The knowledge achieved through centuries of hands-on forestry practices has necessarily and predictably resulted in a body of oral tradition, peasant wisdom, and folklore. But there does exist a significant body of historical writing and record keeping in which lunar rhythms (as well as the cycles of the seasons) are mentioned as having an influence on the growth, structures, characteristics, and properties of plants. One of the earliest examples is from the Roman writer Pliny, who had suggestions about the cutting of plants and further advice for farmers regarding picking fruit for the market versus fruit for their own stores—all with respect to different phases of the moon. For the market, fruit picked just before or at the full moon would weigh more and be more profitable to sell. But for the larder and pantry, fruit picked during the new moon would contain less water and therefore last longer.
While Pliny and some of the other historical sources are indeed European, it has been noted that the general rules for felling woods in Europe are very similar across the other continents. Whether in the European alpine regions, the Near East, Africa, India, Ceylon, Brazil, or Guyana, these traditions all seem to be based on independent (but matching) observations. It’s reasonable to believe that in the past, people had more time and more peace and quiet to observe how things work. Indeed, such knowledge would have been vital to them. We moderns are too caught up with television dramas, the rising price of gasoline, and the latest bodice-ripping revelations that emerge from Washington, Rome, Moscow, Damascus, or Beijing to notice how things grow.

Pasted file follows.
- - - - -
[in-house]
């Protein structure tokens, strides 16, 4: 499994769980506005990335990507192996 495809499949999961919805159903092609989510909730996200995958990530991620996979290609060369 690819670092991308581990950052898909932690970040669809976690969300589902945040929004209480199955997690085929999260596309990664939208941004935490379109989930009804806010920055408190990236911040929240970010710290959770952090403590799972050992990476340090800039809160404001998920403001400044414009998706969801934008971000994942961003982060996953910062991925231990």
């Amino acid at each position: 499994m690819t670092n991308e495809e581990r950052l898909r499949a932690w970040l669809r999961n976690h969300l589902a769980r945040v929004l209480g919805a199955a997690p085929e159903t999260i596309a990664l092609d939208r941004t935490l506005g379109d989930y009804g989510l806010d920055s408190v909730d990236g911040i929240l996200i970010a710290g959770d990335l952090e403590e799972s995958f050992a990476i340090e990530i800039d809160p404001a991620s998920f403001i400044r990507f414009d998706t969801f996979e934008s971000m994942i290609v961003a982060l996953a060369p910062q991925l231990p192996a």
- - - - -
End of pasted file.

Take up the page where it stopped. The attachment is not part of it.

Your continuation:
Ervin Somogyi has been a professional luthier since the early 1970s and is one of the world’s most respected acoustic-guitar builders and rosette designers. To learn more about Somogyi, his instruments, or his rosette and inlay artwork, visit esomogyi.com.